Index

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An Asylum Seeker



Last year I sent letters to 8 asylum seekers on Manus through Julian Burnside. 

Last week I received a reply from one Hussain (ID EMP 054). He is a Rohingya man from Burma who was forced to flee persecution and assault by Buddhists and ended up in Manus Detention centre via Malaysia.


He says the situation in Manus is “very bad”.


I will write to him again.


Also I sent a message of support to Commissioner Gillian Triggs and received a thank you reply.

Judy


Julian Burnside  - Sarah Hanson-Young has sent this link..sounds like the
sort of thing we were looking for.. Julian Burnside is co-ordianting a
letter writing program to asylum seekers on Manus and Nauru.

http://www.julianburnside.com.au/letters2.htm


Letter writing campaign: asylum seekers held on Nauru or Manus Island

How to do it:
  1. Write a letter, but not directed to a specific person.  Say who you are, so the recipient will not wonder whether you are acting for the government. Tell them something about yourself.  Let them know that not all Australians are hostile to them.  Be sensitive to their circumstances.  Encourage them to write back to you.
  2. Write on light paper: the letter rate for international mail increases if letter is more than 50 grams. Avoid cards, attachments etc.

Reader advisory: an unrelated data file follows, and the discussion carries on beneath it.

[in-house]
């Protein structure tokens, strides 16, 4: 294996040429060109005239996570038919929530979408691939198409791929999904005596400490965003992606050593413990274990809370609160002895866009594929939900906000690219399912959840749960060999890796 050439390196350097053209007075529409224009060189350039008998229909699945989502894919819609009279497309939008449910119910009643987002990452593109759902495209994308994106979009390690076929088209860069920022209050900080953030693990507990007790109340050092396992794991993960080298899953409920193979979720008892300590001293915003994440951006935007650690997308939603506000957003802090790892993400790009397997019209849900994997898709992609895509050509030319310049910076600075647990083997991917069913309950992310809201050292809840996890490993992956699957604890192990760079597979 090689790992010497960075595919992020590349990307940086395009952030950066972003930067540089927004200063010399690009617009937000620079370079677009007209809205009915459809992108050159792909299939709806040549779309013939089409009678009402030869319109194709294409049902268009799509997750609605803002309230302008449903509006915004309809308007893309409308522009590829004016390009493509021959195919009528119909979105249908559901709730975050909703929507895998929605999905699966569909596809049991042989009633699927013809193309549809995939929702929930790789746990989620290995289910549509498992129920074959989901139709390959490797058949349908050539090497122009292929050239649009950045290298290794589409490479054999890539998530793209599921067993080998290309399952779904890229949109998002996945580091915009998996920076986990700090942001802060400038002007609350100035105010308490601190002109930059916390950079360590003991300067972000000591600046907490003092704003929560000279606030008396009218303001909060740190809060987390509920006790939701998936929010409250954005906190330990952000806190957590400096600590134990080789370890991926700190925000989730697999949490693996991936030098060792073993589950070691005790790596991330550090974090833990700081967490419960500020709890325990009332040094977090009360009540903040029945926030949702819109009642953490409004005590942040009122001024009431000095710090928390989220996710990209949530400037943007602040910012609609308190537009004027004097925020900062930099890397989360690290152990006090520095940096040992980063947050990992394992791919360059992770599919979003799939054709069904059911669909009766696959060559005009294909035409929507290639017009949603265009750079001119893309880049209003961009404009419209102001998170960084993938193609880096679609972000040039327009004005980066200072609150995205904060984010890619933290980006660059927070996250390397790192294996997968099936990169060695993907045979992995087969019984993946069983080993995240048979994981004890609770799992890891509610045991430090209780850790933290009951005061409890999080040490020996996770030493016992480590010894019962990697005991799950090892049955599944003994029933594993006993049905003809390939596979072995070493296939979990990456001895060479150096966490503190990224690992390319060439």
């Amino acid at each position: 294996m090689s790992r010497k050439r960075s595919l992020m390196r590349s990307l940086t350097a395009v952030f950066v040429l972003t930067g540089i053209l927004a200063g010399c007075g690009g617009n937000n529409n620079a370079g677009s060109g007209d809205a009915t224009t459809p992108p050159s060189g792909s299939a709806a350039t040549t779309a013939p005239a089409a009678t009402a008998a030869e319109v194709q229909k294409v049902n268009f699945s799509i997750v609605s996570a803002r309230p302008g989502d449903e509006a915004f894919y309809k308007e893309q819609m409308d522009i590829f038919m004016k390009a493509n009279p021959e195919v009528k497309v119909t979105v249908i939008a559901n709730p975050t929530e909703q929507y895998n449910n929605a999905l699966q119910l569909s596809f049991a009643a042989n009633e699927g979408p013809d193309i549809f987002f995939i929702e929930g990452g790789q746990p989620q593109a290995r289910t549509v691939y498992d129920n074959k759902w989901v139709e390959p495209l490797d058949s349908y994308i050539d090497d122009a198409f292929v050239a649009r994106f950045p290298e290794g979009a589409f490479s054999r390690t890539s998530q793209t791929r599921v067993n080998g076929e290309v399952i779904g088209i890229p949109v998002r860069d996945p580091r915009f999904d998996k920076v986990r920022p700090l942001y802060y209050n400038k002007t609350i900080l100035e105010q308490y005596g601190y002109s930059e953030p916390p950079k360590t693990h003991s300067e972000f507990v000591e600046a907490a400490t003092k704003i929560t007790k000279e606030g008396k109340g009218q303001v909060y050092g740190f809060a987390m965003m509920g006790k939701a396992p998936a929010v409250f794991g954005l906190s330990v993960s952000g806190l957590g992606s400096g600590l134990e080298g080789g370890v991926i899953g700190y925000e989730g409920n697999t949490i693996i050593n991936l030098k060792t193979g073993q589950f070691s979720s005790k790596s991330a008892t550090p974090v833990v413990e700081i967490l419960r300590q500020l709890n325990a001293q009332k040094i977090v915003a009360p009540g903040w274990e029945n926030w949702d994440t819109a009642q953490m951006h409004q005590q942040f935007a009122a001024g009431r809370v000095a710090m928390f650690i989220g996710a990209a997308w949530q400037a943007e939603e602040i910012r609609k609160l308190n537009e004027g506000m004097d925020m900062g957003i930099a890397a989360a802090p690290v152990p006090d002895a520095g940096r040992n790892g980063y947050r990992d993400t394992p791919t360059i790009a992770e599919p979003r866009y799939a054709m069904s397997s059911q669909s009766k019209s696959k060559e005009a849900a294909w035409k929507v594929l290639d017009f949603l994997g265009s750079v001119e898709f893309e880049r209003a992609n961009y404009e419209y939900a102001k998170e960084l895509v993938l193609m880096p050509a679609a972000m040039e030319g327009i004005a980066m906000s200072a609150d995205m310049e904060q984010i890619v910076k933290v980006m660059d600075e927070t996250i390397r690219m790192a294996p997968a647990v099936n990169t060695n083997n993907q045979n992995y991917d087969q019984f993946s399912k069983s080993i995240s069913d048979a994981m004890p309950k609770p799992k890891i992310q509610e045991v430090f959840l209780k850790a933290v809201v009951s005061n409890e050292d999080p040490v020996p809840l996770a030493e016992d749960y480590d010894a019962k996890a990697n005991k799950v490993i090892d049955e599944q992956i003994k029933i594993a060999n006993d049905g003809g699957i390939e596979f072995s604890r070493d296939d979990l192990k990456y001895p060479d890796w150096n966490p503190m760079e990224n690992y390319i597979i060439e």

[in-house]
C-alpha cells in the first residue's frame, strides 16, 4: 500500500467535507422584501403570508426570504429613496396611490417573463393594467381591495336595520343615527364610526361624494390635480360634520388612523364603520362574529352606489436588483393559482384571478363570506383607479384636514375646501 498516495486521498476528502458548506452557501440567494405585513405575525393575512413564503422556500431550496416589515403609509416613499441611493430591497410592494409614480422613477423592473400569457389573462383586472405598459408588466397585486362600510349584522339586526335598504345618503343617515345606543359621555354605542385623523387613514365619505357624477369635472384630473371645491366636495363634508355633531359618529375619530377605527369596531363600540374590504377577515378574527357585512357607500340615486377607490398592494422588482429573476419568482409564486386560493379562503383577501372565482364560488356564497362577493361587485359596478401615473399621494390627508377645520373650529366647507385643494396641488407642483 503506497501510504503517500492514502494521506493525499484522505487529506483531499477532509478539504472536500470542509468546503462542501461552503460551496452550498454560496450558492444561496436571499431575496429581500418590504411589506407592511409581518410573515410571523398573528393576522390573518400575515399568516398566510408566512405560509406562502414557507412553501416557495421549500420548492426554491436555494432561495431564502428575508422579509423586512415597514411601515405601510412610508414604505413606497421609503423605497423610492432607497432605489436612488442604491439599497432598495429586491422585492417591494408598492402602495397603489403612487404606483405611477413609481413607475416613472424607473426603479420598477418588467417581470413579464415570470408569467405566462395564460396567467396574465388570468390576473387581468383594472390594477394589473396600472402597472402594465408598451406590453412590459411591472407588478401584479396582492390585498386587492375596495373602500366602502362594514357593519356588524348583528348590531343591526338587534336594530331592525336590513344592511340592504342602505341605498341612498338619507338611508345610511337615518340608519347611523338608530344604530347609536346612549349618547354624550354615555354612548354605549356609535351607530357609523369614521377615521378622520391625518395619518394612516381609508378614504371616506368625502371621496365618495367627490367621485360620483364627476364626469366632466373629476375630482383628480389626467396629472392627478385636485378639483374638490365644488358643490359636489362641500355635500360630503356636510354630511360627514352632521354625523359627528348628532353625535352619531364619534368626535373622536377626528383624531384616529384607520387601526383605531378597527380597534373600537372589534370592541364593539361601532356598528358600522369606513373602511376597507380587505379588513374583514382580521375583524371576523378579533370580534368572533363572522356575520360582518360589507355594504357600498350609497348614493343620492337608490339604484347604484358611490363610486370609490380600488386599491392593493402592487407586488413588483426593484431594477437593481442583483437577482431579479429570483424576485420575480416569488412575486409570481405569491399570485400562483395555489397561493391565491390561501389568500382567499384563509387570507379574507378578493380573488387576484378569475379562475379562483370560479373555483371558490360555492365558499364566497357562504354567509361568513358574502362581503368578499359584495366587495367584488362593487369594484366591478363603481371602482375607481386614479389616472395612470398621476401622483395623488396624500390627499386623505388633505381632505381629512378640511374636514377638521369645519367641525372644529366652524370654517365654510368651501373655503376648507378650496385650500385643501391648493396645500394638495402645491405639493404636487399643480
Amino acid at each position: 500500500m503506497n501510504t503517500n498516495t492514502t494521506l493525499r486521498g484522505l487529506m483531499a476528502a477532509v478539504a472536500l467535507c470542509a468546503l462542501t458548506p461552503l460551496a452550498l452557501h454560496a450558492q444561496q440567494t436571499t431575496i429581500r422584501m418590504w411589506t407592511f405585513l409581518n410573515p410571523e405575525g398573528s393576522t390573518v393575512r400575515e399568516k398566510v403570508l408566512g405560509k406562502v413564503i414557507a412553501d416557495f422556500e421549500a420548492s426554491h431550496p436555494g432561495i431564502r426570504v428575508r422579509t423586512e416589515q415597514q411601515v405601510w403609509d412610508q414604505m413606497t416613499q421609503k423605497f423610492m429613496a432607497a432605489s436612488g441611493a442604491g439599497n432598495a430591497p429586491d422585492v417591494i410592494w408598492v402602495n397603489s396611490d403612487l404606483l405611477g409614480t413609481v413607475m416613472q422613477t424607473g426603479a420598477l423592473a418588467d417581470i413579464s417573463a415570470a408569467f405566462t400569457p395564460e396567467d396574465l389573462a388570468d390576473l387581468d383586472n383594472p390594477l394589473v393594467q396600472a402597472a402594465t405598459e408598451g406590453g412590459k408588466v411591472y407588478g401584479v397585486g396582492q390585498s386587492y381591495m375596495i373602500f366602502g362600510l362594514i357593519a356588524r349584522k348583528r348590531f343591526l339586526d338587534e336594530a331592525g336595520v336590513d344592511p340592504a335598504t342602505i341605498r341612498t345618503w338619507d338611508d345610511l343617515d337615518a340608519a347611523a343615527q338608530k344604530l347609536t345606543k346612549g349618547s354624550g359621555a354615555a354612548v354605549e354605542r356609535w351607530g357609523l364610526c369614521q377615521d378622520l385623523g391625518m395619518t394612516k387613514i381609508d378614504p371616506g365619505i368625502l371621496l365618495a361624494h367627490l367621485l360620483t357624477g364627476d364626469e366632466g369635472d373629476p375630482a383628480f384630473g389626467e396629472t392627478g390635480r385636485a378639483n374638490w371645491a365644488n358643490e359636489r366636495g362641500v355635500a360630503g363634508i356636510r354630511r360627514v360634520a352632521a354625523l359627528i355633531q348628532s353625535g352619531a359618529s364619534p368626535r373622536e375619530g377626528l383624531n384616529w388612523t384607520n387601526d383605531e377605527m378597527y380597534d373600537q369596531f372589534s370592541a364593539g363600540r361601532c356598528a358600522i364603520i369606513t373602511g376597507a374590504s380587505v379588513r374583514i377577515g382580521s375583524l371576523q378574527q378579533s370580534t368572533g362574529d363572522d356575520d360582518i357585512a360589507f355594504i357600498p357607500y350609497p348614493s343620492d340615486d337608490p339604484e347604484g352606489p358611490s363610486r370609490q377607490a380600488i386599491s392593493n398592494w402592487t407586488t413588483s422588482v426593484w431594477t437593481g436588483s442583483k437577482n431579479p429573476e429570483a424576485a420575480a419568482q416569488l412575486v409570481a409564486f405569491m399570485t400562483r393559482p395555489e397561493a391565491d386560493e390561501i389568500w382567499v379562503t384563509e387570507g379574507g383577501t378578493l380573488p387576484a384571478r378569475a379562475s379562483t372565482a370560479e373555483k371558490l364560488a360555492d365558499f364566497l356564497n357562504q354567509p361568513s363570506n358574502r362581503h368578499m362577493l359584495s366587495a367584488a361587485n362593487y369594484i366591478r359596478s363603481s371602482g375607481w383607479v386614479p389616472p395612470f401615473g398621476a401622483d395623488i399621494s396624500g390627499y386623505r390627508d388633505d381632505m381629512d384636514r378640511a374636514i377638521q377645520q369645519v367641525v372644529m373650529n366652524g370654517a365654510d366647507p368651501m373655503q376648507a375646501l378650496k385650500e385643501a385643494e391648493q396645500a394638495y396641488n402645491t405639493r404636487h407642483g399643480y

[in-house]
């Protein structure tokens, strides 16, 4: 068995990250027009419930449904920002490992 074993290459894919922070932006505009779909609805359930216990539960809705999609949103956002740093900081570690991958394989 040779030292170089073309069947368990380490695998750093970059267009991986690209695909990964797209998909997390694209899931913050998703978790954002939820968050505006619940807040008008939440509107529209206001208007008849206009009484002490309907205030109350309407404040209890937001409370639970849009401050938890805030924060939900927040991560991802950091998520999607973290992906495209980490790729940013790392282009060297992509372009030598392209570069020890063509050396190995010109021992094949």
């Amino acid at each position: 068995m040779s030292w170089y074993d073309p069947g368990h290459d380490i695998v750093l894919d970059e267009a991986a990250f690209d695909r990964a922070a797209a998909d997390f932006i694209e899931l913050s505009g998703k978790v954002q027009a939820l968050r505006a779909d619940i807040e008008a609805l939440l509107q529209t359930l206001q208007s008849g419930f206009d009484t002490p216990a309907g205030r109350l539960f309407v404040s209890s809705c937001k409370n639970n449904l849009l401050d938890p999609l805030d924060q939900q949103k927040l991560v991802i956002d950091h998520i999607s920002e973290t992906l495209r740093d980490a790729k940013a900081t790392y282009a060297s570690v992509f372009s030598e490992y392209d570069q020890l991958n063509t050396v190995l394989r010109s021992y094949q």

3. Send the letter to me:
Julian Burnside
205 William St
Melbourne, 3000
  1. Enclose a self-addressed envelope.  Make sure and put AUSTRALIA as part of your address. Note that Nauru uses Australian stamps. If you want to correspond with someone on Nauru, you will need to put $1-85 in Australian stamps on the return envelope.  I am looking for ways to get PNG stamps.
  2. I will post your letter (with your self-addressed envelope) to a specific asylum seeker on Manus or Nauru.  I will explain the letter-writing programme and I will include some writing paper and your self-addressed envelope so they are able to reply.
  3. When you get a reply, just keep writing to that person.  If you want, you can ask them for the names of other people you can write to.

People of various countries are held in Nauru and Manus Island, including Afghanistan, Iran, Iraq and Sri Lanka.  If you prefer to write to someone of a particular nationality, let me know.
If you have a preference for which detention centre your letter should go to, let me know.
It is simple.
A similar letter-writing campaign in the early 2000s was very valuable in helping keep up the spirits of asylum seekers.
If you decide to take part in the letter writing campaign, you might like to share the responses you get, and encourage your friends to write to asylum seekers.

examples of cards at Bellingen Community Markets on 17 May 2014